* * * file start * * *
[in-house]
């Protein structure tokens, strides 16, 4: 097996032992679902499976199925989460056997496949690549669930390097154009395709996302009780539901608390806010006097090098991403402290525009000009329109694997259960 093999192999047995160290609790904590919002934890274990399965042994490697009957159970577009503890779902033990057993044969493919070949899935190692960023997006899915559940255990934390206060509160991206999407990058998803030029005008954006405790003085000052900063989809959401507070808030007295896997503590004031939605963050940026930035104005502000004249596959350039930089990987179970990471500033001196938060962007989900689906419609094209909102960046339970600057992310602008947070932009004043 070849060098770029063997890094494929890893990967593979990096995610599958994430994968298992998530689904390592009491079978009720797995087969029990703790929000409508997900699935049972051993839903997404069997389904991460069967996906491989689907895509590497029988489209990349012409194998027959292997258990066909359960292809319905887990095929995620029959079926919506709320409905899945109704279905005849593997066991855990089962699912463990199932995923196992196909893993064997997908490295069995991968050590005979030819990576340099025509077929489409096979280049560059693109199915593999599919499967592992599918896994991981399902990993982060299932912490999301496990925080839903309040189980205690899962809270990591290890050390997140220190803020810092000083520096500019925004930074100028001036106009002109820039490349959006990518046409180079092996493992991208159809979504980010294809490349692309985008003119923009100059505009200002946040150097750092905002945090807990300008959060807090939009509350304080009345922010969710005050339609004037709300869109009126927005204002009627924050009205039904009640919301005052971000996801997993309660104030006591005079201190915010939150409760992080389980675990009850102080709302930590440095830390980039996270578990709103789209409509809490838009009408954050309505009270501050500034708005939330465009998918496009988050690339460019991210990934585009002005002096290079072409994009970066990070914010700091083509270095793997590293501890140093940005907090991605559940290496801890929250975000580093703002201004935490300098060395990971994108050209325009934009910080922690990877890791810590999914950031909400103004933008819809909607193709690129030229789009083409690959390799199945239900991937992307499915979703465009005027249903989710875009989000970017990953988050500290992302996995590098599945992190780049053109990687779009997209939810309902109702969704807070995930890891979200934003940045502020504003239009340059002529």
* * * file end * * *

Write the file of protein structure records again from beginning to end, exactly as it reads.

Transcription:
[in-house]
């Protein structure tokens, strides 16, 4: 097996032992679902499976199925989460056997496949690549669930390097154009395709996302009780539901608390806010006097090098991403402290525009000009329109694997259960 093999192999047995160290609790904590919002934890274990399965042994490697009957159970577009503890779902033990057993044969493919070949899935190692960023997006899915559940255990934390206060509160991206999407990058998803030029005008954006405790003085000052900063989809959401507070808030007295896997503590004031939605963050940026930035104005502000004249596959350039930089990987179970990471500033001196938060962007989900689906419609094209909102960046339970600057992310602008947070932009004043 070849060098770029063997890094494929890893990967593979990096995610599958994430994968298992998530689904390592009491079978009720797995087969029990703790929000409508997900699935049972051993839903997404069997389904991460069967996906491989689907895509590497029988489209990349012409194998027959292997258990066909359960292809319905887990095929995620029959079926919506709320409905899945109704279905005849593997066991855990089962699912463990199932995923196992196909893993064997997908490295069995991968050590005979030819990576340099025509077929489409096979280049560059693109199915593999599919499967592992599918896994991981399902990993982060299932912490999301496990925080839903309040189980205690899962809270990591290890050390997140220190803020810092000083520096500019925004930074100028001036106009002109820039490349959006990518046409180079092996493992991208159809979504980010294809490349692309985008003119923009100059505009200002946040150097750092905002945090807990300008959060807090939009509350304080009345922010969710005050339609004037709300869109009126927005204002009627924050009205039904009640919301005052971000996801997993309660104030006591005079201190915010939150409760992080389980675990009850102080709302930590440095830390980039996270578990709103789209409509809490838009009408954050309505009270501050500034708005939330465009998918496009988050690339460019991210990934585009002005002096290079072409994009970066990070914010700091083509270095793997590293501890140093940005907090991605559940290496801890929250975000580093703002201004935490300098060395990971994108050209325009934009910080922690990877890791810590999914950031909400103004933008819809909607193709690129030229789009083409690959390799199945239900991937992307499915979703465009005027249903989710875009989000970017990953988050500290992302996995590098599945992190780049053109990687779009997209939810309902109702969704807070995930890891979200934003940045502020504003239009340059002529």